OPP officer was trying to protect public from 'dangerous person' before Binbrook crash: lawyer
Lauren Cheeseman pleaded guilty to mischief endangering life in connection with 2015 crash
An OPP officer was trying to protect the public from a "very dangerous person" when she followed a bank robbery suspect at high speed, leading to 2015 car crash, her lawyer argued Wednesday.
Defence lawyer David Butt said Lauren Cheeseman, who has pleaded guilty to mischief endangering life, was acting in good faith when she hit speeds of 150 km/h and higher in the lead-up to the Binbrook collision that left a man with a broken collarbone.
"When you're pursuing a very dangerous person you're engaged in protecting the public and sometimes you have to make very difficult decisions about how fast you will drive," he said outside court.
"I totally understand that 150 and 170 [km/h] can be a shock to the general public but we do have to empower our law enforcement officials to act quickly when emergency situations require it."
Butt added OPP officers like Cheeseman are trained to drive at high speeds and that she stayed in contact with her communications centre, so she should receive an absolute discharge.
Robbery suspect arrested after crash
Cheeseman pleaded guilty after a 2017 investigation by Ontario's Special Investigations Unit (SIU) into the collision that happened after she started tailing a 29-year-old suspect in December 2015.
The pursuit brought them to Binbrook where the SIU says police were investigating a fatal collision involving a pedestrian and had closed the road.
That's when the vehicle that was being followed by the officer crashed into another vehicle which had been turned around by the road closure, according to the SIU.
A 58-year-old man who was driving and a 17-year-old girl were both taken to hospital after the crash, with the driver suffering a broken collarbone.
The SIU says the robbery suspect was arrested at the scene.
Following the investigation, the OPP officer was charged with criminal negligence causing bodily harm and dangerous driving causing bodily harm.
Instead, she pleaded guilty in January to a lesser charge of mischief endangering life.
Officer says she wants people to feel safe
Cheeseman was in court for the appearance, along with her parents and other supporters who filled the first row.
Wearing a dark suit and floral blouse, she stood up to address the court.
"I have lived my life dedicated to bettering the lives and care for the wellbeing of others," she said, reading a statement through tears.
I have lived my life dedicated to bettering the lives and care for the wellbeing of others.-Lauren Cheeseman, OPP
The officer mentioned that before becoming a member of the OPP, she served as a soldier who was willing to lay down her life for her country.
"I wish nothing more than for the people in these communities to feel safe, supported and cared for, no different than I'd want for my own family," she said, before sitting down.
Butt described his client as "extremely upset," adding the stress from the criminal proceeding has been "enormous."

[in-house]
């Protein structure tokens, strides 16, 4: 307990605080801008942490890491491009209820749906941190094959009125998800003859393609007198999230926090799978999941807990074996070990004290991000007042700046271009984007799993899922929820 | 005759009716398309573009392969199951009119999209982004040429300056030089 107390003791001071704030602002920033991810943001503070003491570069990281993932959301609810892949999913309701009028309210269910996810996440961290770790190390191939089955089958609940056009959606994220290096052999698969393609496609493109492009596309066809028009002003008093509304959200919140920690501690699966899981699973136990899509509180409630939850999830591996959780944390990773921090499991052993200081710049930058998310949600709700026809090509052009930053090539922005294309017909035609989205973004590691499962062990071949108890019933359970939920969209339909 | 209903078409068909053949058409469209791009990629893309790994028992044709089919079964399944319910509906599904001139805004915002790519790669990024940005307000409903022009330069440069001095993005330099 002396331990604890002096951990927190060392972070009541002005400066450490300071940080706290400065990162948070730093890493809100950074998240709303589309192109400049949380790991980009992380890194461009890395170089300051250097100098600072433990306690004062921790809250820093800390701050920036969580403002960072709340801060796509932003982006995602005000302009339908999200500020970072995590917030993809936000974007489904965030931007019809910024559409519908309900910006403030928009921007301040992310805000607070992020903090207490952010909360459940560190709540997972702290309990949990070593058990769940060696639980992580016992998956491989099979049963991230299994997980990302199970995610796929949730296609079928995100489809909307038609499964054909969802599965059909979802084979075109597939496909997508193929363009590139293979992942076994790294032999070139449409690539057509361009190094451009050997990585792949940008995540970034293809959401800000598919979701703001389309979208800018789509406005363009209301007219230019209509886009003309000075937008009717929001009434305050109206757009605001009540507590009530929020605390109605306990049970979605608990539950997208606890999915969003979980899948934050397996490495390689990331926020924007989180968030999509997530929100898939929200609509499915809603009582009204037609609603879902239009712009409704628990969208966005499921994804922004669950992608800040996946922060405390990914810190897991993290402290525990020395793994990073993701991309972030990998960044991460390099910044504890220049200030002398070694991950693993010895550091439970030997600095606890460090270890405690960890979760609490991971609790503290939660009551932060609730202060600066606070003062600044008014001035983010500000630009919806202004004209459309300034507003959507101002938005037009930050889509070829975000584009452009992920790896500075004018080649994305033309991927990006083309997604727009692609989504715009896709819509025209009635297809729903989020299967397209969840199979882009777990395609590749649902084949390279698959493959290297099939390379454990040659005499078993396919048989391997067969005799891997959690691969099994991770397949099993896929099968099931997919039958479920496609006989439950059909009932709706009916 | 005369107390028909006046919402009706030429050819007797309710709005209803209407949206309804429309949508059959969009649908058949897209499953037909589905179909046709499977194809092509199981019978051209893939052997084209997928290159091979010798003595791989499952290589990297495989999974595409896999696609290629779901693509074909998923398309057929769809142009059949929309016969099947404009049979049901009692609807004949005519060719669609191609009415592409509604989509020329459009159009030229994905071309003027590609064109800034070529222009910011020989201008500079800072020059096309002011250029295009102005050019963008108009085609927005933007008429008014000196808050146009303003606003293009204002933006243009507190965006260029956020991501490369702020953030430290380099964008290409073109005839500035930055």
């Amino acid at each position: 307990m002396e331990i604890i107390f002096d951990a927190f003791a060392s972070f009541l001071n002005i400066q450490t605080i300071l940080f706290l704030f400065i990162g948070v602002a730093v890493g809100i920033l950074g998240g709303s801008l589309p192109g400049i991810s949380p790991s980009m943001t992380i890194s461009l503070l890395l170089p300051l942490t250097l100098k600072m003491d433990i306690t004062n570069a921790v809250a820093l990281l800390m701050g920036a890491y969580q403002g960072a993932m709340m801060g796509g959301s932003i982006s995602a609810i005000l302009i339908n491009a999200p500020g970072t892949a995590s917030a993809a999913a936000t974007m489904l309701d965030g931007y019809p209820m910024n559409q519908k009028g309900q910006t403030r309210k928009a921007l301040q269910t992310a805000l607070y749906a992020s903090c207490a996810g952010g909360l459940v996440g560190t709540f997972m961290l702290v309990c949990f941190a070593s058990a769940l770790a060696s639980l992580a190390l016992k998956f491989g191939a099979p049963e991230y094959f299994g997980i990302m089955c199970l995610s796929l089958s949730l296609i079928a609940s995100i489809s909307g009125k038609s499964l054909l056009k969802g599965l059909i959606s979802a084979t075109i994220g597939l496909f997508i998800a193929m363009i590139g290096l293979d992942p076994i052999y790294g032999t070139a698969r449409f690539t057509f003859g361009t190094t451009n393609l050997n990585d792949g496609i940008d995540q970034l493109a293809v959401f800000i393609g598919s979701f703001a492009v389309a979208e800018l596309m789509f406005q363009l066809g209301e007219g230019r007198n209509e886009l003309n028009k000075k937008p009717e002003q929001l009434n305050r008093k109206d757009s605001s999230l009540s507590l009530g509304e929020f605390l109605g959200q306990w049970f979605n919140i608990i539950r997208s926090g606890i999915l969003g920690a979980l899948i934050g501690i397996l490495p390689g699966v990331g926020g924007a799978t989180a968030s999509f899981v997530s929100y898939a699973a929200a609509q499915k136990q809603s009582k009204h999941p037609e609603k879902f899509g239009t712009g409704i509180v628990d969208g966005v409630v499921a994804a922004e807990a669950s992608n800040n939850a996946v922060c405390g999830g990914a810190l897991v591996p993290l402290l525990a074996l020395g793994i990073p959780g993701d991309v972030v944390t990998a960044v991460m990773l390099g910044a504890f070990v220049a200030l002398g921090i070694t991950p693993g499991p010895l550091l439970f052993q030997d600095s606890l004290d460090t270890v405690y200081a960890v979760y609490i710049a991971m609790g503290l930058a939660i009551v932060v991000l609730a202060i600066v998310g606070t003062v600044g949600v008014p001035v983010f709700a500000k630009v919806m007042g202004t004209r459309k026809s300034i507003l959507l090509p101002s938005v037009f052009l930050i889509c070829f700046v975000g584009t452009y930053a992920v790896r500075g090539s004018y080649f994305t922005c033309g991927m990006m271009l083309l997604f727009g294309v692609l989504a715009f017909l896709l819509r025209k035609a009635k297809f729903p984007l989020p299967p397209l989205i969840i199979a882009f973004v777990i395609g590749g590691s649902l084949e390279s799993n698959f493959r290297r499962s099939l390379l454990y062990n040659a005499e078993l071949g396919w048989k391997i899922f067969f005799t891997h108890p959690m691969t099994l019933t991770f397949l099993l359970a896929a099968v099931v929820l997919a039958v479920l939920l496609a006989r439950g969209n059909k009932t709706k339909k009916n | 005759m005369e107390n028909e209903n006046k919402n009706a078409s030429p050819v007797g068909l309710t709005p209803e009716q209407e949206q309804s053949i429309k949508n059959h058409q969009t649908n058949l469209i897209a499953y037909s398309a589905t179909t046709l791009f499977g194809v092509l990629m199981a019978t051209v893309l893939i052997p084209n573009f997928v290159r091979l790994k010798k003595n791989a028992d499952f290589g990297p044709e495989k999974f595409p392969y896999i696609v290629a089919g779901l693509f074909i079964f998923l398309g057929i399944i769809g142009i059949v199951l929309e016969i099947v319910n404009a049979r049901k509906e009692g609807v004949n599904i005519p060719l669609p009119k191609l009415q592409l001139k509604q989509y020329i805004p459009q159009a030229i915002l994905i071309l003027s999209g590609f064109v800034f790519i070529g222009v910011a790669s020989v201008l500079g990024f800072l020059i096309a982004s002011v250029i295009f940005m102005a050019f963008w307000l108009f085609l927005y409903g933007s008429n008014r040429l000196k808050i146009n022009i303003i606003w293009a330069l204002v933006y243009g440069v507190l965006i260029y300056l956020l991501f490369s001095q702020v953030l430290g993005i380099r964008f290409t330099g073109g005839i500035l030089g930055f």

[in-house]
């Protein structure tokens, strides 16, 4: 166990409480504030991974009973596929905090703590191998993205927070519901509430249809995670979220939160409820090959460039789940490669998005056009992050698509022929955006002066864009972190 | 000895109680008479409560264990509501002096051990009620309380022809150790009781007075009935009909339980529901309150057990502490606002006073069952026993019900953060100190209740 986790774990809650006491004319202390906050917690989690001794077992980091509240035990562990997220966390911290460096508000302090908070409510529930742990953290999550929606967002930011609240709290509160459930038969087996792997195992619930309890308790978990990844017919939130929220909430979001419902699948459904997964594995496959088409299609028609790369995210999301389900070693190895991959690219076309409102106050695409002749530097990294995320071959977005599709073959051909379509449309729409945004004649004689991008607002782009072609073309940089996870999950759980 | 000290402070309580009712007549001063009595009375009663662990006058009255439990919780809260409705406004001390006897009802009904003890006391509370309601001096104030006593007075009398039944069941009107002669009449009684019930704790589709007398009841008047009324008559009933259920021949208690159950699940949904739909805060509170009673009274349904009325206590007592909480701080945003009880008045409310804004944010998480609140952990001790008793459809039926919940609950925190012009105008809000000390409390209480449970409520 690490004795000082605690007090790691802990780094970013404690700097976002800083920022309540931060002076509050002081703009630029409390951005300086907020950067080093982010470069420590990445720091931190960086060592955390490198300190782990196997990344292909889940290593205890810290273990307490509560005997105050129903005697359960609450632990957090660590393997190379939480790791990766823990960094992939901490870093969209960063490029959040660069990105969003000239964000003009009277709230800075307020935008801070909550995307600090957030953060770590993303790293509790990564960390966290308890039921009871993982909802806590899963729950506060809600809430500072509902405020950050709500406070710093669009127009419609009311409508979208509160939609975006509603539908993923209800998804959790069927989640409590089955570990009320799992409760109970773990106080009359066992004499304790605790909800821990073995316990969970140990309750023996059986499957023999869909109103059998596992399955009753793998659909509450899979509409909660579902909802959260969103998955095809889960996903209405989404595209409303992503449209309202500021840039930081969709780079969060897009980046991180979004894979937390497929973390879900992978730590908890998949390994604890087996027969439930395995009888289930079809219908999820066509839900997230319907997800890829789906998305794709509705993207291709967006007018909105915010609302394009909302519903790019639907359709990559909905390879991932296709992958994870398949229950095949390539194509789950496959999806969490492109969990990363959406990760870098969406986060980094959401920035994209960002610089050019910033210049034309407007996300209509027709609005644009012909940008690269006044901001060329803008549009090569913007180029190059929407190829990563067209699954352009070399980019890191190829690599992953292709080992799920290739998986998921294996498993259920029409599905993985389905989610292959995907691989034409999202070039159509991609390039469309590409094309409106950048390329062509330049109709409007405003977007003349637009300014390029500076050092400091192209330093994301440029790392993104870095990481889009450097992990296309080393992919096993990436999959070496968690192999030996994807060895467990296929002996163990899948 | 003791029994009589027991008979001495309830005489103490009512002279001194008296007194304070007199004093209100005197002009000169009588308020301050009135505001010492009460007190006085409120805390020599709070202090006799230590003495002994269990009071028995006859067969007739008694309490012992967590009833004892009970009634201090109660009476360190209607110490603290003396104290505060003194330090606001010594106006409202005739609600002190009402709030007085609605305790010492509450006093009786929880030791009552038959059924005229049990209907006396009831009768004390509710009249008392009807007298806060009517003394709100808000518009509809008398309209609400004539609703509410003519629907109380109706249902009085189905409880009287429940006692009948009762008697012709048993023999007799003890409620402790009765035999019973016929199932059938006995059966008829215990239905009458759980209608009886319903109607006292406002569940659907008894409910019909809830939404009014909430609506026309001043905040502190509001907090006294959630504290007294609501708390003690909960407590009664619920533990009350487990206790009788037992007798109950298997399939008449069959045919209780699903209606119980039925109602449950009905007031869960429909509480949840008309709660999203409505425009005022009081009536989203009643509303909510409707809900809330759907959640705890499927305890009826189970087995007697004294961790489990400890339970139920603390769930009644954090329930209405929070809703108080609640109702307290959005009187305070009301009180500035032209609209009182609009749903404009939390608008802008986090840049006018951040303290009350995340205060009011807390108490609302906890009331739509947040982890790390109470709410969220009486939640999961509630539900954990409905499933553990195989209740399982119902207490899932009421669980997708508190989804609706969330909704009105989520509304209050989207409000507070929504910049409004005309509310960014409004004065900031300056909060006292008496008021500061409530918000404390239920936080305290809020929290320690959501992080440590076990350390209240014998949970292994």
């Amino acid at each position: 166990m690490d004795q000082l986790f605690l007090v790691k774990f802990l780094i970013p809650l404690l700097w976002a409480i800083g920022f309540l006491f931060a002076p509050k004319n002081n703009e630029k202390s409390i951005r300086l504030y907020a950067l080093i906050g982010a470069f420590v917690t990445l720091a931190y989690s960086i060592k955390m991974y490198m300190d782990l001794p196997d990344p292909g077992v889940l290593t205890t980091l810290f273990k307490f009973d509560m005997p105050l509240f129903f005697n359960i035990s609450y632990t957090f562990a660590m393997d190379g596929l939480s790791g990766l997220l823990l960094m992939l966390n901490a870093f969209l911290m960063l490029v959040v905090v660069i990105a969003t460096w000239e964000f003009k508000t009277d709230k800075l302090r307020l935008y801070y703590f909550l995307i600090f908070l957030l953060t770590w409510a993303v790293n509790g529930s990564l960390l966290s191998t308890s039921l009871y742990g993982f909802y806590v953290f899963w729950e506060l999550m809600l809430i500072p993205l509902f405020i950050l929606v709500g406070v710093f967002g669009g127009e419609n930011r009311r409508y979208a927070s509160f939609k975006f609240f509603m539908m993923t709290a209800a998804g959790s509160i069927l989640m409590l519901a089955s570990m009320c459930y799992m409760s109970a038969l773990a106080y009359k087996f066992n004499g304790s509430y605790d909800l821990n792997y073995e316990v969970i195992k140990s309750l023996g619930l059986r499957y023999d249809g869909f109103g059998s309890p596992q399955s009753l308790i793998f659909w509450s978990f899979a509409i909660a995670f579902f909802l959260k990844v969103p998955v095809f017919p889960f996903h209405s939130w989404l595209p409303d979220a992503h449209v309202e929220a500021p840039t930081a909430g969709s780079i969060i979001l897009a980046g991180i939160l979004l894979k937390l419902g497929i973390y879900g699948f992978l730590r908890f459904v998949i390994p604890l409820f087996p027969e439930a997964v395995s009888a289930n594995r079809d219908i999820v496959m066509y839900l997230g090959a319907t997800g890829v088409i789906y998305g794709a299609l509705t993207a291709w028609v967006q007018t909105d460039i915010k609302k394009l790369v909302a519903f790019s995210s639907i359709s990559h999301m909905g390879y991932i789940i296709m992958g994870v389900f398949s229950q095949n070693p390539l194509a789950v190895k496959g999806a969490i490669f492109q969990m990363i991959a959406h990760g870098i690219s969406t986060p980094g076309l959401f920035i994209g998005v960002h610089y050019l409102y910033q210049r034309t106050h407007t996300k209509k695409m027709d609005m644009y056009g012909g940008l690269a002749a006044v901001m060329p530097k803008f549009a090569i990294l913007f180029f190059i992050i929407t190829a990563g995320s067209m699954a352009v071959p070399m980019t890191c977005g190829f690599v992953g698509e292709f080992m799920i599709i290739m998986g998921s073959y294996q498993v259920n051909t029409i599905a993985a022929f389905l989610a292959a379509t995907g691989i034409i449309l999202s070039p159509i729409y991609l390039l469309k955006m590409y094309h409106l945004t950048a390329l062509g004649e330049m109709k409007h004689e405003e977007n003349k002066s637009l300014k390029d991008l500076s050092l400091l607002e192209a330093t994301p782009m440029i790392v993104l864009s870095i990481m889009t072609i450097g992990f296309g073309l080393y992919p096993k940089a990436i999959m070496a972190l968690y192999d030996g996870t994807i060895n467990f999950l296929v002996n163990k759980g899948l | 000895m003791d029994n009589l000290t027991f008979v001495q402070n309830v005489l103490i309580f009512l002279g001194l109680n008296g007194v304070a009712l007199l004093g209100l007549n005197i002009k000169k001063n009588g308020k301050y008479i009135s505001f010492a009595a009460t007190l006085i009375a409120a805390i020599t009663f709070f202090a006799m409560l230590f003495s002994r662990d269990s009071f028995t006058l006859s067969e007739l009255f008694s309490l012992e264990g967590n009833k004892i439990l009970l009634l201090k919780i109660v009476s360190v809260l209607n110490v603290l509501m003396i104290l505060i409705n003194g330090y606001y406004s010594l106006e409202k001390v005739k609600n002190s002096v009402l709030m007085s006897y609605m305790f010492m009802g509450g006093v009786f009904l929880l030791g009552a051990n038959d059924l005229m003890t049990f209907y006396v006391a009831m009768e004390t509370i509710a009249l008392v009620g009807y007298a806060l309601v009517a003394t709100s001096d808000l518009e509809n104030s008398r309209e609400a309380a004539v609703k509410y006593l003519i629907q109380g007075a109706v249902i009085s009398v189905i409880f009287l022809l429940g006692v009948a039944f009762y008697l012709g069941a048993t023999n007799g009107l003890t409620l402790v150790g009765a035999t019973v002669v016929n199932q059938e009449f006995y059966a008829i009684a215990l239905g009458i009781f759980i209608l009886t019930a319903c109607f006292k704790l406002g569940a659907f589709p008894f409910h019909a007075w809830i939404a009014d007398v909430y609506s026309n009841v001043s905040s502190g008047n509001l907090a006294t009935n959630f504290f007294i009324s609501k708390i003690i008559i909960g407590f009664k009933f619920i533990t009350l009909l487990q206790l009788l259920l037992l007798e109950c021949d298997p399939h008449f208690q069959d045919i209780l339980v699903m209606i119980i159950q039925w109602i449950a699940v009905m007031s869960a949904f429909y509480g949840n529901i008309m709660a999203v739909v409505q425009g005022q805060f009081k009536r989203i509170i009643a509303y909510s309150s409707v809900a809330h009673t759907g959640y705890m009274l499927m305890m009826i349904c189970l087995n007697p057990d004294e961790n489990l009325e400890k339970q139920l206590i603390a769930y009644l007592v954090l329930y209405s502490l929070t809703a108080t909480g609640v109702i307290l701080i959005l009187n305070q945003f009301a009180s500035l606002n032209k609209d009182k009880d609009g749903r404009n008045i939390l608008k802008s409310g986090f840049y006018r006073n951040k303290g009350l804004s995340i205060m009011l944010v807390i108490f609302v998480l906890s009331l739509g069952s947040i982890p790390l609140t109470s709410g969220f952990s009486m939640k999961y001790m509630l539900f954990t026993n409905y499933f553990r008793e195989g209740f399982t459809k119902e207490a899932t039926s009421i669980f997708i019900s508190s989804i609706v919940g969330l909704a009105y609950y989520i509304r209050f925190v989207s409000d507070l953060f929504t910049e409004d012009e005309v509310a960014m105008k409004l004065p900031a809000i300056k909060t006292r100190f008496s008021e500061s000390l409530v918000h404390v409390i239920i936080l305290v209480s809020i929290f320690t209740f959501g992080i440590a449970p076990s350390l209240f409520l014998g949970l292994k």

Butt says client was paying attention to safety
He took over the case before the Ontario Court of Justice from lawyer Jimmy Lee in March after there was a "loss in confidence" between Lee and his client.
Butt described the opportunity as a "rare second chance" where he tried to add to what Lee had already argued.
He read through a transcript of communications between Cheeseman and the OPP communications centre during the pursuit, saying she was consistently telling the sergeant she was speaking with by radio how fast she was going, including speeds above 130 km/h.
Instead of telling her to slow down, the lawyer said, she received a response of "10-4" — confirmation she had been heard.
Butt also pointed out Cheeseman slowed down to about 118 km/h when encountering an intersection, something he cited as evidence she was paying attention to safety.
Judge Tony Leitch referred to the same transcript and asked about specific references where the sergeant in the communications centre cautioned Cheeseman not to push it to a high rate of speed.
He also noted that comparing the transcripts to a map and data points of speed during the pursuit showed at one point she was travelling driving around 150 km/h in a residential area with plenty of hidden driveways.
"She made choices that took it over the line certainly, but they were not made out of recklessness or disregard for what she was told," said Butt, adding that's why Cheeseman plead guilty.
Crown wants conviction and $3K fine
Cheeseman is now working for the OPP as a detective in a different part of the province, the lawyer said, adding in court that she "didn't wilt but rather improved" despite the stress.
Crown prosecutor Katie Doherty responded to Butt's comments saying even when Cheeseman slowed down for the intersection in question she was still doing almost double the speed limit.
"She knows people won't see her coming," the lawyer said.
The Crown is asking for a conviction and a $3,000 fine, which would leave Cheeseman with a criminal record, something Doherty said is important for deterrence.
The case will return to court on June 18 when justice Leitch is expected to make his decision.